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“Bite-Size Bits of Local, National, and Global History”
Shaw in Washington, District of Columbia — The American Northeast (Mid-Atlantic)
 

Reading and ‘Riting and ‘Rithmetic

Midcity at the Crossroads

 

—Shaw Heritage Trail —

 
Reading and 'Riting and 'Rithmetic Marker image. Click for full size.
By Devry Jones, April 9, 2018
1. Reading and 'Riting and 'Rithmetic Marker
Inscription. Wrapping the corner across Rhode Island Avenue is Asbury Dwellings for senior citizens. In 1901 it opened as the city's white-only McKinley Technical School, memorializing slain President William McKinley (1843-1901). In 1928 the "colored" school system took over the building for a new Shaw Junior High, honoring Robert Gould Shaw, the white commander of the Civil War Union Army's 54th Massachusetts regiment of black soldiers.

Shaw's acclaimed faculty included abstract artist Alma W. Thomas (1891-1978), who taught there from 1924 until 1960. Today her paintings hang in renowned art museums worldwide.

As time passed, the school became overcrowded and rundown, and parents protested for better conditions. Finally in 1977 a new Shaw Junior High opened at 925 Rhode Island Avenue. Asbury United Methodist Church rehabilitated the former school, and opened Asbury Dwellings in 1982.

During the segregation era (1880-1954), the neighborhood was a center of black education. M Street High School, the nation's first high school (1870) for black students, moved nearby in 1892. Three famous high schools — Cardozo (business), Dunbar (traditional academic successor to M Street), and Armstrong (technical) — were here as well. Thousands of southern families migrated here specifically for the schools, where
Reading and 'Riting and 'Rithmetic Marker image. Click for full size.
By Devry Jones, April 9, 2018
2. Reading and 'Riting and 'Rithmetic Marker
teachers with advanced degrees found work denied them by discriminatory universities.

The library building across the street honors plumbing businessman Watha T. Daniel. Daniel (1911-1973) was a leader of the Model Inner City Community Organization, an early 1960s coalition founded to ensure that the poor would have a say in the urban renewal of Shaw. MICCO's work evolved into the Shaw School Urban Renewal Plan of 1969, designed to repair the devastation of the 1968 riots. The plan called for improved schools, better housing, and more services, including a branch library.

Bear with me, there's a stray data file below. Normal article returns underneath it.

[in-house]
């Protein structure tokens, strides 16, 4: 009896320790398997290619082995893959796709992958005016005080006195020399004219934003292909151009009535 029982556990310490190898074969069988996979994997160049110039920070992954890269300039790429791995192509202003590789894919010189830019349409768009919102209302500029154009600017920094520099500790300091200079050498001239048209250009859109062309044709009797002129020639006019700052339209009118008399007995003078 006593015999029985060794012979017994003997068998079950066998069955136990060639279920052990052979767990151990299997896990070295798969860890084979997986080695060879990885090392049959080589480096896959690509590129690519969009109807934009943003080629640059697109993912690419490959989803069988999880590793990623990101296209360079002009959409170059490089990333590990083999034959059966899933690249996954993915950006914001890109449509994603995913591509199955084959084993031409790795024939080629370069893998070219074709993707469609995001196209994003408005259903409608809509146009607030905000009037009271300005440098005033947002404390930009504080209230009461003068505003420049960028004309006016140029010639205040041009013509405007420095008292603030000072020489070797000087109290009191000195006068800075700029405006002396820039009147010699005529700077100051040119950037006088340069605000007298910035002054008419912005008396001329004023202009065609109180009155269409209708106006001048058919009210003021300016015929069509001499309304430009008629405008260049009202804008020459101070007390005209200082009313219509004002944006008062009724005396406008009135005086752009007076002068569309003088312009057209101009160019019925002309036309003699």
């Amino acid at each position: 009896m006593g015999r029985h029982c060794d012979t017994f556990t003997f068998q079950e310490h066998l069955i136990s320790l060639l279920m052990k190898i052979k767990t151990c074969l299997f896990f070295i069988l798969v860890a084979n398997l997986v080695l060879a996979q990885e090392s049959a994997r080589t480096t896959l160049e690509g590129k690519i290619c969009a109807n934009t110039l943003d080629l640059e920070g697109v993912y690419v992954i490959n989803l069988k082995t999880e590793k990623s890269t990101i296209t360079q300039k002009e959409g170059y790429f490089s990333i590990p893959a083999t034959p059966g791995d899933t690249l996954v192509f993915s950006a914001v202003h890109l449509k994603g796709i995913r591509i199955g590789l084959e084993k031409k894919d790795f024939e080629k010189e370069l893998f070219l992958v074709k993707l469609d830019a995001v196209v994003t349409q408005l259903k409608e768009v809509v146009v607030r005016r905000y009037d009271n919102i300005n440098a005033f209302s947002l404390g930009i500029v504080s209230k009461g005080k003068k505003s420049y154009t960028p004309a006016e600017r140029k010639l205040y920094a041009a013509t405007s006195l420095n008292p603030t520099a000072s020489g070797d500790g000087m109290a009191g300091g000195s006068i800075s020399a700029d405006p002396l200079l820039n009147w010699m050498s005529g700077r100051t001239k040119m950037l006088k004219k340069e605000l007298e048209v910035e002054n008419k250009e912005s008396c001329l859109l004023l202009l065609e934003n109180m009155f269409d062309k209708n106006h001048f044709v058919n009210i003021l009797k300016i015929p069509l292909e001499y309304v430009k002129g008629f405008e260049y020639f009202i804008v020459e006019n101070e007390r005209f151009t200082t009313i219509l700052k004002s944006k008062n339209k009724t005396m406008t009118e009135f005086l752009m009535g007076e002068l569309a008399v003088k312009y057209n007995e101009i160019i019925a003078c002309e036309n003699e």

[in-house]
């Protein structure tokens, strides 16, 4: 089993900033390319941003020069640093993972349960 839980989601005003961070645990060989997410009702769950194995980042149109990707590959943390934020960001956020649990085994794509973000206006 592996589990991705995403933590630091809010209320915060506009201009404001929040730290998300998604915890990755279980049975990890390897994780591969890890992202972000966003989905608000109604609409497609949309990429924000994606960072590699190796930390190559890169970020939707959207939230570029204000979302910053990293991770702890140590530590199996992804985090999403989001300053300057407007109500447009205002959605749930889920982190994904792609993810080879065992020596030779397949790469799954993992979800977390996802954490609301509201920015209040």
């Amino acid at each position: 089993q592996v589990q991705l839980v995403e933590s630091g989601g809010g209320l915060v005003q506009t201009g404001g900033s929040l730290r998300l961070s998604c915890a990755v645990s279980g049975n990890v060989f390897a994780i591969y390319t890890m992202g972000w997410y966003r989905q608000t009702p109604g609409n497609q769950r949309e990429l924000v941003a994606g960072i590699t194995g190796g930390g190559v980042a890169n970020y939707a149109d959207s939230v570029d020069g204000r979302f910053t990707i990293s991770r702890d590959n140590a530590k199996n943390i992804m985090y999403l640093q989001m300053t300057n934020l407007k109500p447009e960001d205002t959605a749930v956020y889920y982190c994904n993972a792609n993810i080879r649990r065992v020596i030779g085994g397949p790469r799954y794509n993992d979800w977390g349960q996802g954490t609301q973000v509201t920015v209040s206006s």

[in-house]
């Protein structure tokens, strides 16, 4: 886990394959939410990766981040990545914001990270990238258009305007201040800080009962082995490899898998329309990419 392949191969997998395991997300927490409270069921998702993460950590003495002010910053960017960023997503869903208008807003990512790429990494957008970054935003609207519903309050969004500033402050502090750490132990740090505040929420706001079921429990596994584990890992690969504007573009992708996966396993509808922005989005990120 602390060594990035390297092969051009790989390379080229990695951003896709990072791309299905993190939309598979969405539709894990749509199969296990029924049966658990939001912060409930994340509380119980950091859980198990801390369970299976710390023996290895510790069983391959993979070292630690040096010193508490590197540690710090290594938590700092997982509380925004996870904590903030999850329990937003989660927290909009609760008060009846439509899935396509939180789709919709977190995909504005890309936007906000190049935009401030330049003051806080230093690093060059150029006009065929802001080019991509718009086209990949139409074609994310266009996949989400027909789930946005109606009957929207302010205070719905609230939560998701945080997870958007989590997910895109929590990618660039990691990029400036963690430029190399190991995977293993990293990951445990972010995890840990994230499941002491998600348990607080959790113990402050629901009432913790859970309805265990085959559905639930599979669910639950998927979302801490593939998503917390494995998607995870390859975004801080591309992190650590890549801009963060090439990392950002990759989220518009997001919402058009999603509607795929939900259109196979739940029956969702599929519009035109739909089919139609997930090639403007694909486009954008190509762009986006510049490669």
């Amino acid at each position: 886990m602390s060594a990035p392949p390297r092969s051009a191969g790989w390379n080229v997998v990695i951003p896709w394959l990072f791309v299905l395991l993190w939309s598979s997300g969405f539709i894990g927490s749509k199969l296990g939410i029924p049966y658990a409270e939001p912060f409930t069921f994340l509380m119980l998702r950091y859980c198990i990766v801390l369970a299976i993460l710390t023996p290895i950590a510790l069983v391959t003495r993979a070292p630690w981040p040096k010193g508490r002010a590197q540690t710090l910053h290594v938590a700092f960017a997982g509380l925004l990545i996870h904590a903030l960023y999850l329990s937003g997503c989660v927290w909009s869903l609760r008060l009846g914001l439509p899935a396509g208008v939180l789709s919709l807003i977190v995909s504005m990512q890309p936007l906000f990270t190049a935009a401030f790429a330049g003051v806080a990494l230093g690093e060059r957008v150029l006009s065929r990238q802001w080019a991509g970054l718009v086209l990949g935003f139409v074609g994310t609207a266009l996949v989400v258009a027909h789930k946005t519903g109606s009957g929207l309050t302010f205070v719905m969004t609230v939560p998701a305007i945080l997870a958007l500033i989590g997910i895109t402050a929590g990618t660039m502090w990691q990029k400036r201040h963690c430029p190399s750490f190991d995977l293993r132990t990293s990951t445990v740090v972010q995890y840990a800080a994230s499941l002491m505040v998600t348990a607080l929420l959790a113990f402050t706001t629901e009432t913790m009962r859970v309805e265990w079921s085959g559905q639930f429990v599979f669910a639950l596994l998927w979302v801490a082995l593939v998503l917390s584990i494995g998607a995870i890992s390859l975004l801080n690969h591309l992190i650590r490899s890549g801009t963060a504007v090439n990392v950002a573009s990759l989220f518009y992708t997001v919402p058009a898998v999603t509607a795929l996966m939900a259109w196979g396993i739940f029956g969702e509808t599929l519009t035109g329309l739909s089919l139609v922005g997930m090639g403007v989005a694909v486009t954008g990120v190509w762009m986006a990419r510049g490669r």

Erected 2006 by Cultural Tourism DC. (Marker Number 8 of 17.)
 
Location. 38° 54.761′ N, 77° 1.335′ W. Marker is in Shaw, District of Columbia, in Washington. Marker is at the intersection of R Street NW and 7th Street NW (U.S. 29), on the right when traveling west on R Street NW. Touch for map. Near the 8th & R Streets entrance for the Shaw-Howard University metro station. Marker is at or near this postal address: 1701 8th Street NW, Washington DC 20001, United States of America.
 
Other nearby markers. At least 8 other markers are within walking distance of this marker. Grief Turns to Anger (about 600 feet away, measured in a direct line); Phyllis Wheatley YWCA (about 700 feet away); Working for the Race
Reading and 'Riting and 'Rithmetic Marker image. Click for full size.
By Devry Jones, April 9, 2018
3. Reading and 'Riting and 'Rithmetic Marker
(about 800 feet away); Carter G. Woodson House (approx. 0.2 miles away); The Fires of 1968 (approx. 0.2 miles away); Howard Theatre (approx. 0.2 miles away); Spiritual Life (approx. 0.2 miles away); Dunbar Theater/Southern Aid Society (approx. 0.2 miles away). Touch for a list and map of all markers in Shaw.
 
Categories. African AmericansChurches & ReligionEducation
 
 
Credits. This page was last revised on April 10, 2018. This page originally submitted on April 9, 2018, by Devry Jones of Washington, District of Columbia. This page has been viewed 66 times since then. Photos:   1, 2, 3. submitted on April 9, 2018, by Devry Jones of Washington, District of Columbia. • Bill Pfingsten was the editor who published this page.
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